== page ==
Pros and Cons to Consider Before Filing for Chapter 7 Bankruptcy

  1. Chapter 7
  2. Pros and Cons to Consider Before Filing for Chapter 7 Bankruptcy

If creditors are harassing you and you are struggling to make ends meet, you may want to consider filing for Chapter 7 bankruptcy. The Chapter 7 petition asks the bankruptcy court to discharge your debts to create a fresh financial start.

Chapter 7 Bankruptcy: Pros

  1. Discharged Debts: The last step in the Chapter 7 bankruptcy process is for the petitioner to receive a discharge of all debts included in the bankruptcy. It is essential to note the particular types of debt are not eligible for discharge through bankruptcy. If you aren’t sure if your debts are dischargeable, get in touch with an experienced bankruptcy attorney.
  2. Credit Repair Can Begin Immediately After Filing: After a person files for bankruptcy, they are typically able to obtain credit cards and auto loans. Most new credit accounts post-bankruptcy will initially require a security deposit. Once secured accounts have rebuilt a positive credit history petitioners usually do not have a problem moving forward with traditional credit options.
  3. The Chapter 7 Bankruptcy Process is Fast: The bankruptcy process usually takes three to six months, during which time petitioners are required to attend a meeting of creditors. At this meeting, filers answer any questions the trustee may have about their case.
  4. Filing Bankruptcy Stops Creditors: Filing for bankruptcy immediately stops creditors from calling and harassing you, mailing constant payment reminders and demands, etc. Once bankruptcy has been filed, creditors must only contact you through your bankruptcy attorney or the bankruptcy trustee.
  5. Filing Bankruptcy Stop Collection Activities: Filing for bankruptcy immediately stops collection activities like repossession, court issued judgments, etc.

Chapter 7 Bankruptcy: Cons

  1. Negative Mark on Credit Report: A bankruptcy is listed on your credit report for up to 10 years. If your credit score is now strong, bankruptcy will lower your scores. If your credit scores are very low, the bankruptcy will probably help your credit score to improve because your delinquencies and the pull of unpaid debt will be behind you. Your creditors know you are much more attractive as a potential borrower.
  2. Limited Access to Bankruptcy Protection: With a few exceptions (depending on your case and how bankruptcy law applies in your situation), the number of times you can receive a discharge of debt through bankruptcy is limited. A bankruptcy file who receives a discharge is not generally eligible to file for Chapter 7 bankruptcy again until 8 years after the previous filing (that resulted in a discharge of debt). If you need to file bankruptcy, but it has not been eight years since a previous Chapter 7 bankruptcy filing that resulted in a discharge of debt, ask an experienced bankruptcy attorney if filing for Chapter 13 bankruptcy could be beneficial in your situation.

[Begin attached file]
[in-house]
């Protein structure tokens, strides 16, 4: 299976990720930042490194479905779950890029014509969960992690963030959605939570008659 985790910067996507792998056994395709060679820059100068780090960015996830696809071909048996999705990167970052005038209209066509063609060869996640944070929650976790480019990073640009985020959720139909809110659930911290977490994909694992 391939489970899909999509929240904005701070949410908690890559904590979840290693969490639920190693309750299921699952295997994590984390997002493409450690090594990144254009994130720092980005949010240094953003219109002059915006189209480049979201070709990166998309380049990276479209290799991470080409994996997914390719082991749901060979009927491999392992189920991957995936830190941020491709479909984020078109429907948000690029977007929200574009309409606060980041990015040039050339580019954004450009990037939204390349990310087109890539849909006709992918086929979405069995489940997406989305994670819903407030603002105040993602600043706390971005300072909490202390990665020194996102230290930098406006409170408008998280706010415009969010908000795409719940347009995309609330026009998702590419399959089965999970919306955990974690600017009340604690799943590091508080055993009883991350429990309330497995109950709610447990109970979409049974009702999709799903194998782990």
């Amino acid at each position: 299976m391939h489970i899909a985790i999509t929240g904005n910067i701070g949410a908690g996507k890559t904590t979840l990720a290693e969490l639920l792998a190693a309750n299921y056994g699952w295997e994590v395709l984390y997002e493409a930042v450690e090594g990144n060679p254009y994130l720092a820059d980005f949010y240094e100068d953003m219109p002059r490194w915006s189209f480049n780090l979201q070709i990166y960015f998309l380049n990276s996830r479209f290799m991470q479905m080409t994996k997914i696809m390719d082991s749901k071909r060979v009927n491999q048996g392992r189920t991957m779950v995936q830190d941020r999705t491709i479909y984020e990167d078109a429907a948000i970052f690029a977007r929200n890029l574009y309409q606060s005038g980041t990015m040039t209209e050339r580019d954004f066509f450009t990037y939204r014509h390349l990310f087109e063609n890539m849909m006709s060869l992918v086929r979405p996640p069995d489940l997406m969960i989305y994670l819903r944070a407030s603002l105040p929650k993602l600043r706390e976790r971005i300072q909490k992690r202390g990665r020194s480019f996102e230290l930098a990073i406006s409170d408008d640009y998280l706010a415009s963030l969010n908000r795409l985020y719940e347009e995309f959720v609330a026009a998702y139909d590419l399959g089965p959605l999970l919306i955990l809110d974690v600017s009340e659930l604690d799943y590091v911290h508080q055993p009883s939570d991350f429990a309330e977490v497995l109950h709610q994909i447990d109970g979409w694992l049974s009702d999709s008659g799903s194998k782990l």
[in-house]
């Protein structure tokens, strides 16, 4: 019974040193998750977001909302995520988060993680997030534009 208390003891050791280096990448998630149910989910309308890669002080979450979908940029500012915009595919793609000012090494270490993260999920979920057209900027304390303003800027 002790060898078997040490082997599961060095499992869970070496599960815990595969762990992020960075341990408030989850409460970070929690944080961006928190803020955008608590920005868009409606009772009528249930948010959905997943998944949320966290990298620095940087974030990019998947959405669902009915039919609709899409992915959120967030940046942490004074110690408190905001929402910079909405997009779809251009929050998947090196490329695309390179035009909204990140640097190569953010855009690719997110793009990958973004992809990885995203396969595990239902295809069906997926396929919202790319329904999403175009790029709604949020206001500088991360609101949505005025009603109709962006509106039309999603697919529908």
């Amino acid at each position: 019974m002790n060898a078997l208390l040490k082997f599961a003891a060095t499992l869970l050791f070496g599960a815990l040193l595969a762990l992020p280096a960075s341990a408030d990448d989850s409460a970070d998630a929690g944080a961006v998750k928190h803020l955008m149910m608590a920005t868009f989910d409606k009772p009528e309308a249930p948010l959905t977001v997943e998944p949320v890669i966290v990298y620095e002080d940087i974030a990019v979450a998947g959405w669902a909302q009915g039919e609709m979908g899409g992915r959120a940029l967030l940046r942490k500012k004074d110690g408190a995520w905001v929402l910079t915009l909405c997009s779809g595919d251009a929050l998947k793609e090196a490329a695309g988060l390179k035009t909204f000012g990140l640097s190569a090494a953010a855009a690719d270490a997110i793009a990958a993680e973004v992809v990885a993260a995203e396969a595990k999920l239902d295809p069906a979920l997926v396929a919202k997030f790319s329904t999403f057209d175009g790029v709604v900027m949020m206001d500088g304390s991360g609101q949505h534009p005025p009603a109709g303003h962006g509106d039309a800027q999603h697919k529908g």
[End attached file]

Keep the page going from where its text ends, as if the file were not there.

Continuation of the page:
3. Specific Exemptions: When you file your bankruptcy, a competent lawyer will carefully analyze the things you own and evaluate what risks you have to losing something that you don’t want to lose. The government has various laws called exemptions that your lawyer will use to protect things ranging from houses to personal things such as, for example, your wedding ring. In some chapter 7 cases, the debtor chooses to file knowing that he will surrender something to the trustee to distribute to creditors. In other cases where your property may be at risk we discuss strategies to protect those assets which may not be exempt. You should never be surprised if a trustee wants to administer your assets.
  4. Stress & Shame (an urban myth): There is a required meeting of creditors that is usually only a few minutes long. You must be available to answer questions from the trustee and perhaps a few creditors who have been notified that they may appear to ask you questions (but who usually don’t bother to show up). Some folks who file bankruptcy anticipate they will be given hard time at the meeting. The trustee’s attitude is polite and business like. (S)He will ask you simple questions and wants simple answers. Like anybody else in life, the trustee will treat you with dignity and will expect you to do the same and be cooperative. Normally our clients who have been very stressed by the bill collectors before they file are shocked that the meeting is such a low-stress event. The key to a good meeting of creditors is to tell your lawyer the whole truth in the interview process so there are no surprises that come out at the meeting of creditors.
  5. Potential Loss of Property: When you purchase something and finance it, or you pledge something as collateral for a loan. Frequently deals can be worked out for you to keep things and pay for them. If you don’t pay the creditor might want to recover and sell the property to apply the money towards the debt. Frequently the property has been lost, trashed, stolen, destroyed, etc. If so, tell your attorney ahead of time. These circumstances are hardly ever a problem.

If you are considering filing for bankruptcy and you need to discuss the pros and cons of filing, please don’t hesitate to get in touch. Most bankruptcy offices in the Chattanooga area don’t have a single Consumer Bankruptcy Specialist on staff. Our office is the only office in Chattanooga with Two! You are in good hands with Kenneth C. Rannick P.C.

Next Post
Top 5 Reasons to File for Chapter 7 Bankruptcy
Menu